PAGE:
First impression on unpacking the Q702 test unit was the solid feel and clean, minimalist styling.
Sennheiser PXC 300
The Sennheiser PXC 300 is a foldable set of noise-cancelling headphones with excellent sound quality, but a lack of bass and a chunky battery pack detract from this otherwise excellent model.
- Foldable, very comfortable, good quality sound, noise reduction
- Ears become hot after prolonged use, lacks bass, battery pack bulky and heavy
An excellent choice for those who like the noise reduction feature, but the bulky battery pack is a major disadvantage.
Price$ 399.95 (AUD)
The PXC 300 is an over-the-head design with adjustable aluminum side pieces and leather cups surrounding the earphones. We were impressed with the leather padding, which creates a better seal around the ears to minimise outside noise. However, we were disappointed to learn that after wearing the headphones for a little while, our ears became very warm, enough to make it a problem during hot weather.
Weighing 100g, we found the PXC 300 very comfortable for a vast variety of uses, including train and bus travel. The leather padding on the top of the over-the-ear frame sits well on the head and overall, the headphones feel light. They're also easily foldable. Simply turn over the earphones, and fold the side pieces and the PXC 300 can easily be slipped into the supplied protection case.
The PXC 300 can be used as an ordinary set of headphones, via a switch on the battery pack. This means the noise reduction feature can be turned off and on, depending on the situation and surroundings. However, the sound quality is decreased when the noise cancellation feature is deactivated and this isn't recommended--although it does conserve battery life.
During testing, the NoiseGard feature reduced the background noise to a bare minimum. This was especially evident on a crowded peak hour train and only very loud sounds could be heard. In terms of sound quality, the treble and mid-tones were significantly impressive, although we felt the unit lacked a little in terms of bass.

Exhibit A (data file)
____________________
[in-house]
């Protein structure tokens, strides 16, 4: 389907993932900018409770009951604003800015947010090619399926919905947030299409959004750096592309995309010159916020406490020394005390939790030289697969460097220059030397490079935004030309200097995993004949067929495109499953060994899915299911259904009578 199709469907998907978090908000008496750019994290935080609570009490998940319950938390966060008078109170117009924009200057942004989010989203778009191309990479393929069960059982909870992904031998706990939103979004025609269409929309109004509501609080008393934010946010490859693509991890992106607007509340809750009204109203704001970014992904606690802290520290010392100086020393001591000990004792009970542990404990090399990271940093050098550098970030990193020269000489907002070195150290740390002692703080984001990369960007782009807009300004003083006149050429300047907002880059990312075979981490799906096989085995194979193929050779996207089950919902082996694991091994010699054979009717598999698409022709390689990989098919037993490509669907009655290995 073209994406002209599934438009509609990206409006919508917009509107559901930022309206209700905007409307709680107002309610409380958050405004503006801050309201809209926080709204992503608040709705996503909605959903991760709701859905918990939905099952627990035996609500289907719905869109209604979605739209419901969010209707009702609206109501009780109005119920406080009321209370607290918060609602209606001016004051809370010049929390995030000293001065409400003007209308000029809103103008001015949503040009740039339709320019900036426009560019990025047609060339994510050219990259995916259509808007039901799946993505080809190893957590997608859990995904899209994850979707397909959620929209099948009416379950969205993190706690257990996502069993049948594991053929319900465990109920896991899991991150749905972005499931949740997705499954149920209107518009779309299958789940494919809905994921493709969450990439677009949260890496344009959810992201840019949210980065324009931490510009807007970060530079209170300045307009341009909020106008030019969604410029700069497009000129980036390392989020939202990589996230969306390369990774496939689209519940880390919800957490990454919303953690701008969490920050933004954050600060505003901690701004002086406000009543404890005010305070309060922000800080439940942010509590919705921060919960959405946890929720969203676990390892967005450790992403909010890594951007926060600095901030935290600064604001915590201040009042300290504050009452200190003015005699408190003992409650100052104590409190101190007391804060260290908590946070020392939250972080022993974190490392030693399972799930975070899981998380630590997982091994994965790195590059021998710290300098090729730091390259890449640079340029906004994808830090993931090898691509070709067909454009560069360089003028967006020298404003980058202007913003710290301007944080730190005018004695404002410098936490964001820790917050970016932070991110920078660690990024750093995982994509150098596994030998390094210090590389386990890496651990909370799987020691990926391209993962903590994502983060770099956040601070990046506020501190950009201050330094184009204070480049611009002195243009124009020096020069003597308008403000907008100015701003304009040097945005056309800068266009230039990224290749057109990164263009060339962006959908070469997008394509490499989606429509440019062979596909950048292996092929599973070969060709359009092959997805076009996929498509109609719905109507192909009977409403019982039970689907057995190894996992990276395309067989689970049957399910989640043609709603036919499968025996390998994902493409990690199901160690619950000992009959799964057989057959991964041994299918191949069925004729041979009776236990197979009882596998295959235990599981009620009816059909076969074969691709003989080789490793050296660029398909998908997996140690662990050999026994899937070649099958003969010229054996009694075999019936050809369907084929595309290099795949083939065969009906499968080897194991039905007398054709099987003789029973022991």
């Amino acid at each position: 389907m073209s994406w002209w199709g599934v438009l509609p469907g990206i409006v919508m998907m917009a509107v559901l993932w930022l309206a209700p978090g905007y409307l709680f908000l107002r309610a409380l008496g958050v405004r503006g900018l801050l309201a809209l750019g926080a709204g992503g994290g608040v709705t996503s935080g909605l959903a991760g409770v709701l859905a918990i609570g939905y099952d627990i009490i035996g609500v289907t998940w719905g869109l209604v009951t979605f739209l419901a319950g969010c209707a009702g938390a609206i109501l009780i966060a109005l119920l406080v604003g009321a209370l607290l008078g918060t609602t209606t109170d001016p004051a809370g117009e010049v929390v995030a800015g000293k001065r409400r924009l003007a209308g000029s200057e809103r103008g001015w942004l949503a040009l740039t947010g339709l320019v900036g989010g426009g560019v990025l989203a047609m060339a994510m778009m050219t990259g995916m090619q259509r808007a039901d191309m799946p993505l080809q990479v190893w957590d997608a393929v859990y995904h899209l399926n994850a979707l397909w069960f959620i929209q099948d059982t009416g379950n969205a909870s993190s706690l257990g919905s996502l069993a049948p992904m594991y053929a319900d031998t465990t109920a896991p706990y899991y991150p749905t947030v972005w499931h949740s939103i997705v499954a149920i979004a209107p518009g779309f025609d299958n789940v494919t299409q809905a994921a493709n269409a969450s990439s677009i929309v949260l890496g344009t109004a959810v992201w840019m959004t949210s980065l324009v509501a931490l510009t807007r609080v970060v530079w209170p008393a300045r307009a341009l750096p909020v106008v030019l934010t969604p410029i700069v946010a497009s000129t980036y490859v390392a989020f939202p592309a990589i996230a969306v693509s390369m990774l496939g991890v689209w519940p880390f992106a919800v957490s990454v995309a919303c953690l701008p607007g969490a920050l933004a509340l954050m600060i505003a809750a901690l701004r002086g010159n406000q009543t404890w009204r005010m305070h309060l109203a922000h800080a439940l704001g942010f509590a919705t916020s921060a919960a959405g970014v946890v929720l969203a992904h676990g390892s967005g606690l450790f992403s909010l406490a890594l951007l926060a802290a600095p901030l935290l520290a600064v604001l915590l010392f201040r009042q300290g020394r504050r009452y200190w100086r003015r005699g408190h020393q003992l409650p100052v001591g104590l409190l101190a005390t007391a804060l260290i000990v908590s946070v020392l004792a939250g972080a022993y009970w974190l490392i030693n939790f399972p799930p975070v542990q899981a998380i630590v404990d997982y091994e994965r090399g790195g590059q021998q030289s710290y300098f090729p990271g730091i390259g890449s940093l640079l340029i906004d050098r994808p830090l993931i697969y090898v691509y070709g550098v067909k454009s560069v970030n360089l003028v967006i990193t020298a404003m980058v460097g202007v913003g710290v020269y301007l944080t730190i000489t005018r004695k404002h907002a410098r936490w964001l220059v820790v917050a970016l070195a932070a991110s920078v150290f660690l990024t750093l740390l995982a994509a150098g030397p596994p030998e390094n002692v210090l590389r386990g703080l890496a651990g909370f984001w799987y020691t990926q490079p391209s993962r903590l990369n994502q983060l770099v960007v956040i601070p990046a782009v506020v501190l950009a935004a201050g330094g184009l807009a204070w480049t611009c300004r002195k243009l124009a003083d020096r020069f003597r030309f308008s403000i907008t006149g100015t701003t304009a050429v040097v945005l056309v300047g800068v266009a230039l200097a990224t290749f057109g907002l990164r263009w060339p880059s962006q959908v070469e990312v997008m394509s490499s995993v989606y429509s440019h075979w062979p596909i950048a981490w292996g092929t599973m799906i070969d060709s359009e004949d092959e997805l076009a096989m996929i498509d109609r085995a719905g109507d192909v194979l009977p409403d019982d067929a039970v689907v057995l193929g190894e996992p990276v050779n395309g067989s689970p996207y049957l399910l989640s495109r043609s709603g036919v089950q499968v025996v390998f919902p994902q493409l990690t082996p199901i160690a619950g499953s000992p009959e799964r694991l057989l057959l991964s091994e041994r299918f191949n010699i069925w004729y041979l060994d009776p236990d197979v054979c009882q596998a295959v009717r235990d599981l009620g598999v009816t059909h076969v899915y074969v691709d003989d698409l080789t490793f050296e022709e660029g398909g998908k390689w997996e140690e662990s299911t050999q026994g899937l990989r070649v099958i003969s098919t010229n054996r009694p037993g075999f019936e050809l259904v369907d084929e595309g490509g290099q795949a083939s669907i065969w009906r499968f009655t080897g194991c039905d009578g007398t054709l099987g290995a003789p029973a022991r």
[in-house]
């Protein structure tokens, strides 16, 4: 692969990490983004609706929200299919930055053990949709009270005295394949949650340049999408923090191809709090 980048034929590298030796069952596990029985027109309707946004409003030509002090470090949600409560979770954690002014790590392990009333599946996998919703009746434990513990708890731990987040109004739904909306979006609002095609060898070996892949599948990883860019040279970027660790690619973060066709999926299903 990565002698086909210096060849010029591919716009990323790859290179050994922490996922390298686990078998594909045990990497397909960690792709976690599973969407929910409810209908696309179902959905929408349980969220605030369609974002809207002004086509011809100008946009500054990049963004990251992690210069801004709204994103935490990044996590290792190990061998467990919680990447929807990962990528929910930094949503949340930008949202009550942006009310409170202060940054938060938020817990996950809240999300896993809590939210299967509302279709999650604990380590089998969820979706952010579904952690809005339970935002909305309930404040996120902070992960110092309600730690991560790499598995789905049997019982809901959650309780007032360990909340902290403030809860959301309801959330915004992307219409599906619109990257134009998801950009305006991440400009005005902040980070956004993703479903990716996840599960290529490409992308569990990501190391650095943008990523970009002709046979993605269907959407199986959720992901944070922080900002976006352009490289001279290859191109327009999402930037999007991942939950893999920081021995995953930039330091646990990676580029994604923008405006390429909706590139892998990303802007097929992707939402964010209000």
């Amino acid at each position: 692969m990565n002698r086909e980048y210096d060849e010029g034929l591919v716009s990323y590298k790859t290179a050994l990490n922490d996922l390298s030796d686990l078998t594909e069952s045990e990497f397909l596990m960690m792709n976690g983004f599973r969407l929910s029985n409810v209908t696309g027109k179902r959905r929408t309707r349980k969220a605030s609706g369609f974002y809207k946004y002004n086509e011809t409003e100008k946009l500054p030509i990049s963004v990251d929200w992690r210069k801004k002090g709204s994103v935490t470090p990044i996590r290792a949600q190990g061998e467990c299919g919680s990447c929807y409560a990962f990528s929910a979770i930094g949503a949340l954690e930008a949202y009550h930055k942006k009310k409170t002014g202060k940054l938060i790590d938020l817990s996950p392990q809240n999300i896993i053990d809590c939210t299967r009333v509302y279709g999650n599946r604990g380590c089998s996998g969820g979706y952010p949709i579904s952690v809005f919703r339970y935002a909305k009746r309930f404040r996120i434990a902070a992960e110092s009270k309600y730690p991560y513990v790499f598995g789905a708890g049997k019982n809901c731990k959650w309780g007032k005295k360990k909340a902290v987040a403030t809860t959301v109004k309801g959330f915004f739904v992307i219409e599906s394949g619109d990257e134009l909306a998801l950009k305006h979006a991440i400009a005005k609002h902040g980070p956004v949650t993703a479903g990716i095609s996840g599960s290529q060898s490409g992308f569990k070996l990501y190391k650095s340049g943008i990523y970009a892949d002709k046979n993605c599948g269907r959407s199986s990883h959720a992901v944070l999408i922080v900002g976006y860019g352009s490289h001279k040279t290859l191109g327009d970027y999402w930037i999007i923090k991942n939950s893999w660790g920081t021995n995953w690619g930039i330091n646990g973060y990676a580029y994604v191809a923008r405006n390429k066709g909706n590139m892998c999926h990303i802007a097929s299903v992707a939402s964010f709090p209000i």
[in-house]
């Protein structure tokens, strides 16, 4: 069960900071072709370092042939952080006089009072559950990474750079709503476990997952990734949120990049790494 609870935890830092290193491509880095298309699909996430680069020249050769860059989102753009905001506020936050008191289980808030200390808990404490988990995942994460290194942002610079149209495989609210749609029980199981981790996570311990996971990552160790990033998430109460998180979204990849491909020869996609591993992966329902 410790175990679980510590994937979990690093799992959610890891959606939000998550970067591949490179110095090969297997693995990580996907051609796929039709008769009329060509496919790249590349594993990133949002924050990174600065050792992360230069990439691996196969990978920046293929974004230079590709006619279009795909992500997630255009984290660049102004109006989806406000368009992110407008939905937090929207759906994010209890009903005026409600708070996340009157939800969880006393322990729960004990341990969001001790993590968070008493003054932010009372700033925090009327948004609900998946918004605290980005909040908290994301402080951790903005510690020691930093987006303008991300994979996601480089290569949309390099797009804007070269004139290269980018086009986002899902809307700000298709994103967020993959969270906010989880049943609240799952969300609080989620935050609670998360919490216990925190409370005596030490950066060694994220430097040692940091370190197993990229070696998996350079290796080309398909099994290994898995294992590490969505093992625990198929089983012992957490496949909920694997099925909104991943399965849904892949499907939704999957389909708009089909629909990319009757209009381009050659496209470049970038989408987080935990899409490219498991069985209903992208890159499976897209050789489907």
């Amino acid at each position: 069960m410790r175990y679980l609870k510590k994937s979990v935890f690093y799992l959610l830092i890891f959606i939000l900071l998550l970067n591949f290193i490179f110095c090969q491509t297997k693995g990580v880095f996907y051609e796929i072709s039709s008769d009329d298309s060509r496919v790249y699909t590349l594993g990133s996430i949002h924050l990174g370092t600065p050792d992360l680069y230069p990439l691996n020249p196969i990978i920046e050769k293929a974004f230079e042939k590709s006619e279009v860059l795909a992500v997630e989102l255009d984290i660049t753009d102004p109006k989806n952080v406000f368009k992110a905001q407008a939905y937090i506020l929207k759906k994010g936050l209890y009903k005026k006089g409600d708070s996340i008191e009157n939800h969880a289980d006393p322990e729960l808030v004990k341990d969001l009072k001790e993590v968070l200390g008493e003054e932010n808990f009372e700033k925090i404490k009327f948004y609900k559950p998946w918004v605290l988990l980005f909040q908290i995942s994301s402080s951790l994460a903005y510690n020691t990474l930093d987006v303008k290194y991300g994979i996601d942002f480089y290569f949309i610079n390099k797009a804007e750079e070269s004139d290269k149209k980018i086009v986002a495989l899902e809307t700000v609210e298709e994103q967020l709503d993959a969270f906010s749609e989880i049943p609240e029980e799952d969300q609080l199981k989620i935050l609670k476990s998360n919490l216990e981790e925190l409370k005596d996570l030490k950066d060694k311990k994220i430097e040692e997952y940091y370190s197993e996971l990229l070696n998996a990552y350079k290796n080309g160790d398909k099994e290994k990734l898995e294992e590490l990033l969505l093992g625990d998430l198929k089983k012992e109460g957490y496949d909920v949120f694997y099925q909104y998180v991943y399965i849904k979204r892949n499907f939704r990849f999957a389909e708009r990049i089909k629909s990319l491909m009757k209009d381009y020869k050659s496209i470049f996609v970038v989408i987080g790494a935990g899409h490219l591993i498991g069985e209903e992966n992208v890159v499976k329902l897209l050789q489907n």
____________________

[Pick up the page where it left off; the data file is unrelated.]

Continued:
The most disappointing aspect of the PXC 300 is its battery pack, which is very large and heavy. Measuring 134mm in length and running on two standard AAA batteries, the pack feels too heavy to be attached to a shirt or belt and may be difficult to place in a bag unless it is very close to the headphones.
Latest News Articles
- Security concerns about HealthCare.gov are overblown, Democrats say
- Outdated IT contracting rules added to HealthCare.gov woes?
- North Korea embarks on Internet purge of executed official
- Marketers excited about Gmail image display changes
- EFF criticizes Google for removing 'vital privacy feature' with Android 4.4.2
Most Popular Articles
- 1 How to update your Samsung Galaxy S4 to Android 4.3 Google Edition
- 2 Tethering tutorial: How to use your iPhone as a modem
- 3 Capacitive vs resistive touchscreens
- 4 Aldi's new budget 8in Android tablet has 3G, makes phone calls
- 5 Aldi's new budget Android smartphone isn't very good value
GGG Evaluation Team
For work use, Microsoft Word and Excel programs pre-installed on the device are adequate for preparing short documents.
The Fujitsu LifeBook UH574 allowed for great mobility without being obnoxiously heavy or clunky. Its twelve hours of battery life did not disappoint.
The screen was particularly good. It is bright and visible from most angles, however heat is an issue, particularly around the Windows button on the front, and on the back where the battery housing is located.
My first impression after unboxing the Q702 is that it is a nice looking unit. Styling is somewhat minimalist but very effective. The tablet part, once detached, has a nice weight, and no buttons or switches are located in awkward or intrusive positions.
Best Deals on GoodGearGuide
Best Deals on PCWorld
- HeadphonesView all »
- Mobile PhonesView all »
- TabletsView all »
- MP3 PlayersView all »
- Home EntertainmentView all »